The surrender involved in listening to Bach seems to explain why the children alone were the only ones who were uncontrolled enough to stop and submit.

Were all these children moved by the sublime profundity of Bach?  Perhaps we ought not to make more of innocence than is wont.  Certainly the music arrested them which is more than it did for their parents.  Once arrested,were the children moved by the sounds or fascinated by box that emitted the sounds or entranced by the gesticulations and motions of the violinist?

In our view it does not make any difference because all these elements were of a piece.  It seems rather to miss the point to fuss over which component was prevalent in any child's awareness. Isn't the point that they were open, defenceless and trusting enough to suffer experience?  Which brought us back again to von Balthasar,

"Whenever the relationship between nature and grace is severed (as happens... where 'faith' and 'knowledge' are constructed as opposites), then the whole of worldly being falls under the dominion of 'knowledge', and the springs and forces of love immanent in the world are overpowered and finally suffocated by science, technology and cybernetics. The result is a world without women, without children, without reverence for love in poverty and humiliation — a world in which power and the profit-margin are the sole criteria, where the disinterested, the useless, the purposeless is despised, persecuted and in the end exterminated — a world in which art itself is forced to wear the mask and features of technique"

Mr. Bell is certainly a "technician" and the whole point of article was that the exquisite features of his technique were ignored by a stampede of humans except for the children whom, we have just said, might not have been all that attuned to his technique.  So was the beauty which Mr. Bell produced, in the end, wasted on all or was the beauty of the matter somewhere else?

Street musicians are a relatively new and still rare  phenomenon in the United States.  Our cities are without centres, have few useless spaces and have been handed over to the stampede of cars.  But there was a place and a time when we grew up where street musicians were commonplace.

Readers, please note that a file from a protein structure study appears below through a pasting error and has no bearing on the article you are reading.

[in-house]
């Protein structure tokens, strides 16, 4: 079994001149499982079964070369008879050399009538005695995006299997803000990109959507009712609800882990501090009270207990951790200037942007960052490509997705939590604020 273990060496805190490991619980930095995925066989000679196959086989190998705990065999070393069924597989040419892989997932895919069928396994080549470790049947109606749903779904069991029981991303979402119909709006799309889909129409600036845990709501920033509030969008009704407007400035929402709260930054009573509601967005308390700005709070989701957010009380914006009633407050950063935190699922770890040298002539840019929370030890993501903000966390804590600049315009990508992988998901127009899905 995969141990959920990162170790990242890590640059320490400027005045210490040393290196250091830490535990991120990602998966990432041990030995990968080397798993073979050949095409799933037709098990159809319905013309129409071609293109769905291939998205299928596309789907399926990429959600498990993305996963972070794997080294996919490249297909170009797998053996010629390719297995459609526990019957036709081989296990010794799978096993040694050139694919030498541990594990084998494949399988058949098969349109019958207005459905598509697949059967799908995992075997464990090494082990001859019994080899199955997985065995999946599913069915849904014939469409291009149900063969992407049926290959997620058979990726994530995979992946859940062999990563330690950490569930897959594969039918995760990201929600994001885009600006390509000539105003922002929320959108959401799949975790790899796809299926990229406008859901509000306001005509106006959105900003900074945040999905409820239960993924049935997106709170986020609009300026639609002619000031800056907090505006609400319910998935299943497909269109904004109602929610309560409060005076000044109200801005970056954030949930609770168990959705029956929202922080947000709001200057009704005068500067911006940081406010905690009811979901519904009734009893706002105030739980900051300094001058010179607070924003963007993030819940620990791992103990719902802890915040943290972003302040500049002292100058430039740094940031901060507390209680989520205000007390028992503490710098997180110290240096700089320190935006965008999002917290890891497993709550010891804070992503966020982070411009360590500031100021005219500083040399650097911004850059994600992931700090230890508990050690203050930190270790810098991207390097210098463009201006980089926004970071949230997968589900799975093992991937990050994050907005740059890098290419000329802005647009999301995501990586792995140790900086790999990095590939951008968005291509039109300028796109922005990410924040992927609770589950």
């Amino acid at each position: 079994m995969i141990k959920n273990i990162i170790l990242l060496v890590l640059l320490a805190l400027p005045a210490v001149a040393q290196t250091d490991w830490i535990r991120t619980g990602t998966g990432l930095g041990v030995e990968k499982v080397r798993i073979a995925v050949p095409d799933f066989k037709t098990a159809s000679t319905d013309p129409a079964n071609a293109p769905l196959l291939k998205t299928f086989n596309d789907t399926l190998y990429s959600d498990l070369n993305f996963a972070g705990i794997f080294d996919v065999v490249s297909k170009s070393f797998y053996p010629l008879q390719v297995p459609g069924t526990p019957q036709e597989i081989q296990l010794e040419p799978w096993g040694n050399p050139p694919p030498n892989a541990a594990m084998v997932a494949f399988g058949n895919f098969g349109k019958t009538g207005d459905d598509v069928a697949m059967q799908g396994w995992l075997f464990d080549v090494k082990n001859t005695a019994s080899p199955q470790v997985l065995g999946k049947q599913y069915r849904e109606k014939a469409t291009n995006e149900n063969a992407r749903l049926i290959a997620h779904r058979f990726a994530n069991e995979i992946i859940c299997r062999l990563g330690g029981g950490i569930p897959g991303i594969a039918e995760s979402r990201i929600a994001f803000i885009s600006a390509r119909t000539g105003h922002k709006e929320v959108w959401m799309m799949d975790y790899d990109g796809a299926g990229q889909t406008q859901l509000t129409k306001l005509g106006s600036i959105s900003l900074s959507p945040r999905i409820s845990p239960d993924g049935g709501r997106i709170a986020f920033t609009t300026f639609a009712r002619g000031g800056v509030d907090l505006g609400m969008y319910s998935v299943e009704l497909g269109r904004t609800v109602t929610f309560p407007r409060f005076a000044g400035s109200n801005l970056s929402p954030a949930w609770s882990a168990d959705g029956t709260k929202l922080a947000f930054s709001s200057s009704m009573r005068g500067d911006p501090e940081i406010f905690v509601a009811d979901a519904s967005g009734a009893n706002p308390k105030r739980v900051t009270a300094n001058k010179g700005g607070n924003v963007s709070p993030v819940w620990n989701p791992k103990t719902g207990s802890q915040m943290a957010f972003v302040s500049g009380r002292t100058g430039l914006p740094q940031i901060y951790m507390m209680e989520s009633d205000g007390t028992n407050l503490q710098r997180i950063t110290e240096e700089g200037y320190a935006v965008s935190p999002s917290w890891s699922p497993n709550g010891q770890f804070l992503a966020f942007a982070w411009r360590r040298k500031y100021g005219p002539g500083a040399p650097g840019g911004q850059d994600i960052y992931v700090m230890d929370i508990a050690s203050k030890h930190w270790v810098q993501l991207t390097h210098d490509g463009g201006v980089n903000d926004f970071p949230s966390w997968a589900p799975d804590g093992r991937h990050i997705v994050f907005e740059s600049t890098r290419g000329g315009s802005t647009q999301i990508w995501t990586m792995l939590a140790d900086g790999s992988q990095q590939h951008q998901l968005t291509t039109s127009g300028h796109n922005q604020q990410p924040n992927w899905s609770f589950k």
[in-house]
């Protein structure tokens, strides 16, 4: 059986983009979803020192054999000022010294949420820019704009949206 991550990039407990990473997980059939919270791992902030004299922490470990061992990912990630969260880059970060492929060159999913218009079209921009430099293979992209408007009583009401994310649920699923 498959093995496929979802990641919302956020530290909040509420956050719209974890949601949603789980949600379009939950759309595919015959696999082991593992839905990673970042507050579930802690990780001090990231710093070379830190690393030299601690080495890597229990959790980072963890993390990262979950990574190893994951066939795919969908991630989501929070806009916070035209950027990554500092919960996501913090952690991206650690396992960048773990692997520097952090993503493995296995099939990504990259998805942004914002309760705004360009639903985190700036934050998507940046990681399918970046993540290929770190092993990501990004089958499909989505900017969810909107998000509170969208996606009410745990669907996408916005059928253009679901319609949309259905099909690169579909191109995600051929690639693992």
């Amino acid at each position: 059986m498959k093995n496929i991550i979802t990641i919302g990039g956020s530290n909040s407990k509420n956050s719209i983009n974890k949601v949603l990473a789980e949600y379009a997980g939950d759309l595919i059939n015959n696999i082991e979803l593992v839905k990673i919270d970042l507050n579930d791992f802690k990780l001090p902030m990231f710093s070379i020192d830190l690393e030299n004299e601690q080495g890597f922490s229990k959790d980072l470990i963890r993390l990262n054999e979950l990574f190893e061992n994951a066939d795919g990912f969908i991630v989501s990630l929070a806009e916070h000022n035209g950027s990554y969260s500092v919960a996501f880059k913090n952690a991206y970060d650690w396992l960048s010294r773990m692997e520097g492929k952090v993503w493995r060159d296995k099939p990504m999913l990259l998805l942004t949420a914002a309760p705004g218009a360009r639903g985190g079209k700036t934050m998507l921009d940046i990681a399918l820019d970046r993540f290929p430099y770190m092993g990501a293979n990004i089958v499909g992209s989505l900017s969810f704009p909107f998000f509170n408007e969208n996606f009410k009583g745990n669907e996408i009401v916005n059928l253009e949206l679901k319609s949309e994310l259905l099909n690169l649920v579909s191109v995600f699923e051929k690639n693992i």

Every other or third day, the organ grinder would come onto our street in the late afternoon just before dusk and start cranking out his flutey toones.  "Ayyyyy" the maids would cry as they ran to front windows to throw coins at the music maker.  Coins, i will add, taken from very meagre earnings.  But nothing got done -- for we all stopped whatever we were doing --  until everyone had got their fill of the music. 

And maybe once a month, a band of village peasants would amble onto our block with their cracked violins, battered horns and leaky tubas or patched drums. With an uneven, barely coordinated start they would then crank out their missed beat, out of tune, rasping, flubbering music which was beautiful in its sheer awfulness.  It was never clear that they were not paid to go away but their semblance of music did make us smile and isn't that too the point of music?

And then there was music which made one cry, made perhaps by a grizzled old violinist making a free gift of his rasping melody to the Blessed Virgin, at the foot of the altar.  If the image is paradigmatic it is because it was prevalent; and here i have to say, with no disrespect to Mr. Bell and certainly not to Bach, that there was more beauty in that poverty than in all the mask of technique in the world.

©WCG 2013